Friday, May 04, 2012

Writers On Writing: Reimagining Hester Prynne

The fortune cookie said, “A childhood book will have new meaning for you.”

I was eating Chinese with a group of women writers and we’d just been discussing our favorite books. I mentioned Nathaniel Hawthorne’s classic tale, The Scarlet Letter. Hester Prynne, I said, was my all-time literary heroine. “But I wonder what ever happened to Pearl?” I added.

That was it. Between the cookie and the conversation, I knew I was doomed to answer my own question. I also knew that I couldn’t write a historical novel; it just wasn’t in me to do that kind of research or crafting. But I do know a lot about the Second Wave of the women’s movement. Why not put my Hester into the 20th century, replicate the main events of Hawthorne’s work within a contemporary, feminist context, then invent a life for Pearl?

So was born my first novel, Hester’s Daughters, published in January.

The reason I loved The Scarlet Letter, even though like most high school students I couldn’t grasp altogether the extraordinary insight into human psychology that Hawthorne exhibited, was Hester. I was wowed by her strength in the face of such isolation by her community; I admired her pride, and her absolute dignity. I loved that she embroidered the scarlet A worn on her bosom in such a way that it cast shame on those who looked upon it, not the woman who wore the mark of adultery. I admired how she came to be respected by the Puritans who had scorned her. I envied her empathy.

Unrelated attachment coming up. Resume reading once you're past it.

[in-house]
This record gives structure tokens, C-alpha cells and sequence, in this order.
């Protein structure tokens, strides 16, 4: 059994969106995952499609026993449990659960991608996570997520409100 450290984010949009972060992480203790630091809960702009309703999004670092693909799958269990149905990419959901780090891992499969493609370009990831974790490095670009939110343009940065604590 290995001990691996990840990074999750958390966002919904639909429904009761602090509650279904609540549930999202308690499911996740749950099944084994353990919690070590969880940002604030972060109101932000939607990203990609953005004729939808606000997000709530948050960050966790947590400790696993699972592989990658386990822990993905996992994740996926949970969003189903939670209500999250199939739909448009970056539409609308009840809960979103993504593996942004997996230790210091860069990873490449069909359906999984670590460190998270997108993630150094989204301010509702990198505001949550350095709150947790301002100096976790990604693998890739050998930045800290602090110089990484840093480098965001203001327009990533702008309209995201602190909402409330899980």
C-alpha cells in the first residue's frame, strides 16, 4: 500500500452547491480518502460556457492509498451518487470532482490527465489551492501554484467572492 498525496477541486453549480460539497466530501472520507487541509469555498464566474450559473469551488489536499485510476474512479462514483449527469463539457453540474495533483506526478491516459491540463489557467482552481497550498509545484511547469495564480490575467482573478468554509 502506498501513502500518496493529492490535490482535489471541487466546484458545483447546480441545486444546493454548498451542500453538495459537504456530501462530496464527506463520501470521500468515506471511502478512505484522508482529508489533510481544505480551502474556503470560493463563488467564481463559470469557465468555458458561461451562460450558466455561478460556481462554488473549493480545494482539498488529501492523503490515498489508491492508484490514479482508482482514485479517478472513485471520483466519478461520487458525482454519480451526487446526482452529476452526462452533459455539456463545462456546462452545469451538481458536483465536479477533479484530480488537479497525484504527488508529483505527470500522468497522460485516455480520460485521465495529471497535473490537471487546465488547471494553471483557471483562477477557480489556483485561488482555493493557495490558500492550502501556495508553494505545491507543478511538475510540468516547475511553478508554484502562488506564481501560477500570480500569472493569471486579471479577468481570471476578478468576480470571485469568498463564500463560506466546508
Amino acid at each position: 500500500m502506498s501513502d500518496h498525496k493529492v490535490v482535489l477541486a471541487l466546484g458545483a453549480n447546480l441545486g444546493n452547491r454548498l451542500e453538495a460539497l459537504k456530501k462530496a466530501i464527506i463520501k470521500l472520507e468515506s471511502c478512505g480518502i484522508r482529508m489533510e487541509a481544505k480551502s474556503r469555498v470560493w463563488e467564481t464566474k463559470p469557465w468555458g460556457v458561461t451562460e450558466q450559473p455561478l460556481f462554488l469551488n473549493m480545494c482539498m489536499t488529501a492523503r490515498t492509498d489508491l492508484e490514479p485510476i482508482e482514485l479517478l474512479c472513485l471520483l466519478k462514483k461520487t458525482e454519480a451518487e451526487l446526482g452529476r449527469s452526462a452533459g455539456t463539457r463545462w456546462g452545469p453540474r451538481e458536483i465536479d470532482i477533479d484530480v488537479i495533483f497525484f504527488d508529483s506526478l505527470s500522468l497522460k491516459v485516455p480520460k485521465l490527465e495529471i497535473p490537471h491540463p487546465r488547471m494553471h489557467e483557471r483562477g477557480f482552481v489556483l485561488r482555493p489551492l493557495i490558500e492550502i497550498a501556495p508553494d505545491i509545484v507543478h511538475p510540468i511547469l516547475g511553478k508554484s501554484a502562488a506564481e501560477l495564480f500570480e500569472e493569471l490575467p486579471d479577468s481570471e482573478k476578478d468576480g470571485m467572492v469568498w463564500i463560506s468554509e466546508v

Hawthorne is said to have launched a new genre, the psychological romance. Both of those “tags” appeal to me. I am a romantic at heart with a good grasp of human psychology. In retelling the story of Hester Prynne through the lens of gender (and imagining Pearl as an adult who has her own love child), I hope I have honored Hawthorne and his characters.

Without a doubt they have enriched my life, and my literary aspirations.

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Elayne Clift is a writer, journalist, and adjunct lecturer in Gender Studies. Her novel was published in January and is available from A Vermont Humanities Scholar and regular contributor to Women’s Media Center, she lives in Saxtons River, Vt.  

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